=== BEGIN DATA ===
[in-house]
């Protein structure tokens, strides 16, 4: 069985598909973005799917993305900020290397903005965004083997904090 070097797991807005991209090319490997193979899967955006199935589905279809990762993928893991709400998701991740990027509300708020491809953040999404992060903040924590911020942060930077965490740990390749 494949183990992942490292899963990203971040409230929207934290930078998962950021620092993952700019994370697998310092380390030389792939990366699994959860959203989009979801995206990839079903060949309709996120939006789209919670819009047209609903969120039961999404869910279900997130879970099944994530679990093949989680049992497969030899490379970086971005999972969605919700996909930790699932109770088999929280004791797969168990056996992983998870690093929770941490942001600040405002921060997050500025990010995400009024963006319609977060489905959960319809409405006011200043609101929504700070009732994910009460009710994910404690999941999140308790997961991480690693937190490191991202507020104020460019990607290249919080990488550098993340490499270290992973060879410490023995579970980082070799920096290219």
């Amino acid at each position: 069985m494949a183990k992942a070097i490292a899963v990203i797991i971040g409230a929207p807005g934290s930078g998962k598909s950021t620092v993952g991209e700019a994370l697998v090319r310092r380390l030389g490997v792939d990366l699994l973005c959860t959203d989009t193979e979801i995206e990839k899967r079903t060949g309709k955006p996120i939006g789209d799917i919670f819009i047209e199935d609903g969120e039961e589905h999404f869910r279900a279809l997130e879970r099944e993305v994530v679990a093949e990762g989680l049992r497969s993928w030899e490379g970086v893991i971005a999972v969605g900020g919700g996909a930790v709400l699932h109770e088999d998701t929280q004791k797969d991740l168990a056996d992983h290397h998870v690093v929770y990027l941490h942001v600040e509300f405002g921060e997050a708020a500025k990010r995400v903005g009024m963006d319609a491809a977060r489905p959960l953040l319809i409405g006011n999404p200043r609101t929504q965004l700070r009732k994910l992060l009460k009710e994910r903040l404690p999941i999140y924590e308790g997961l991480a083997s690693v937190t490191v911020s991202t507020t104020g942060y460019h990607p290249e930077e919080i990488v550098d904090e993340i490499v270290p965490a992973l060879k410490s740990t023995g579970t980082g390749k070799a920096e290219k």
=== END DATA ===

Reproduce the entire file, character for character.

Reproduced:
[in-house]
């Protein structure tokens, strides 16, 4: 069985598909973005799917993305900020290397903005965004083997904090 070097797991807005991209090319490997193979899967955006199935589905279809990762993928893991709400998701991740990027509300708020491809953040999404992060903040924590911020942060930077965490740990390749 494949183990992942490292899963990203971040409230929207934290930078998962950021620092993952700019994370697998310092380390030389792939990366699994959860959203989009979801995206990839079903060949309709996120939006789209919670819009047209609903969120039961999404869910279900997130879970099944994530679990093949989680049992497969030899490379970086971005999972969605919700996909930790699932109770088999929280004791797969168990056996992983998870690093929770941490942001600040405002921060997050500025990010995400009024963006319609977060489905959960319809409405006011200043609101929504700070009732994910009460009710994910404690999941999140308790997961991480690693937190490191991202507020104020460019990607290249919080990488550098993340490499270290992973060879410490023995579970980082070799920096290219």
């Amino acid at each position: 069985m494949a183990k992942a070097i490292a899963v990203i797991i971040g409230a929207p807005g934290s930078g998962k598909s950021t620092v993952g991209e700019a994370l697998v090319r310092r380390l030389g490997v792939d990366l699994l973005c959860t959203d989009t193979e979801i995206e990839k899967r079903t060949g309709k955006p996120i939006g789209d799917i919670f819009i047209e199935d609903g969120e039961e589905h999404f869910r279900a279809l997130e879970r099944e993305v994530v679990a093949e990762g989680l049992r497969s993928w030899e490379g970086v893991i971005a999972v969605g900020g919700g996909a930790v709400l699932h109770e088999d998701t929280q004791k797969d991740l168990a056996d992983h290397h998870v690093v929770y990027l941490h942001v600040e509300f405002g921060e997050a708020a500025k990010r995400v903005g009024m963006d319609a491809a977060r489905p959960l953040l319809i409405g006011n999404p200043r609101t929504q965004l700070r009732k994910l992060l009460k009710e994910r903040l404690p999941i999140y924590e308790g997961l991480a083997s690693v937190t490191v911020s991202t507020t104020g942060y460019h990607p290249e930077e919080i990488v550098d904090e993340i490499v270290p965490a992973l060879k410490s740990t023995g579970t980082g390749k070799a920096e290219k």